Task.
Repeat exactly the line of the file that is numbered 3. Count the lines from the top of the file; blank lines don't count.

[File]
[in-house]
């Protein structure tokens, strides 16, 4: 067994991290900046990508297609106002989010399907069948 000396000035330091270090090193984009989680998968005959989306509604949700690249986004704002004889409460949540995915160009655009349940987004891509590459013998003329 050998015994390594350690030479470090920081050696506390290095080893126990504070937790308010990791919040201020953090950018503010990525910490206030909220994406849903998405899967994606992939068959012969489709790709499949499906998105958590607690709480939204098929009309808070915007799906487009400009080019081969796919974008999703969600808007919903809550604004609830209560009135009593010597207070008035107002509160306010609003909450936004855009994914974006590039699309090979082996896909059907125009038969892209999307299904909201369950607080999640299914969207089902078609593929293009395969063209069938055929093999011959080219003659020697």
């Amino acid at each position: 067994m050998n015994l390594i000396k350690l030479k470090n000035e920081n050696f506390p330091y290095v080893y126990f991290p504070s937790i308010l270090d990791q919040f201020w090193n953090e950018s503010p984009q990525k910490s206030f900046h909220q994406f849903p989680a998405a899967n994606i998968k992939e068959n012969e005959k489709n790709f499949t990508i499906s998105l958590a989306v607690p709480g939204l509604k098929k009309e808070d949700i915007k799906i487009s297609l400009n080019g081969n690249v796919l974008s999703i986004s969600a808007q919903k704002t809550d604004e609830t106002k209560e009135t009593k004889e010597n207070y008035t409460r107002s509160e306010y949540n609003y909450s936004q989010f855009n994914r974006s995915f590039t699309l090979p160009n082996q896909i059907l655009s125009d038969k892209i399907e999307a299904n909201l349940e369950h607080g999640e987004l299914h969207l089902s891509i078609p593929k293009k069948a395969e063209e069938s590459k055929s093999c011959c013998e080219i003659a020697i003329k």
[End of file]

């Amino acid at each position: 067994m050998n015994l390594i000396k350690l030479k470090n000035e920081n050696f506390p330091y290095v080893y126990f991290p504070s937790i308010l270090d990791q919040f201020w090193n953090e950018s503010p984009q990525k910490s206030f900046h909220q994406f849903p989680a998405a899967n994606i998968k992939e068959n012969e005959k489709n790709f499949t990508i499906s998105l958590a989306v607690p709480g939204l509604k098929k009309e808070d949700i915007k799906i487009s297609l400009n080019g081969n690249v796919l974008s999703i986004s969600a808007q919903k704002t809550d604004e609830t106002k209560e009135t009593k004889e010597n207070y008035t409460r107002s509160e306010y949540n609003y909450s936004q989010f855009n994914r974006s995915f590039t699309l090979p160009n082996q896909i059907l655009s125009d038969k892209i399907e999307a299904n909201l349940e369950h607080g999640e987004l299914h969207l089902s891509i078609p593929k293009k069948a395969e063209e069938s590459k055929s093999c011959c013998e080219i003659a020697i003329k």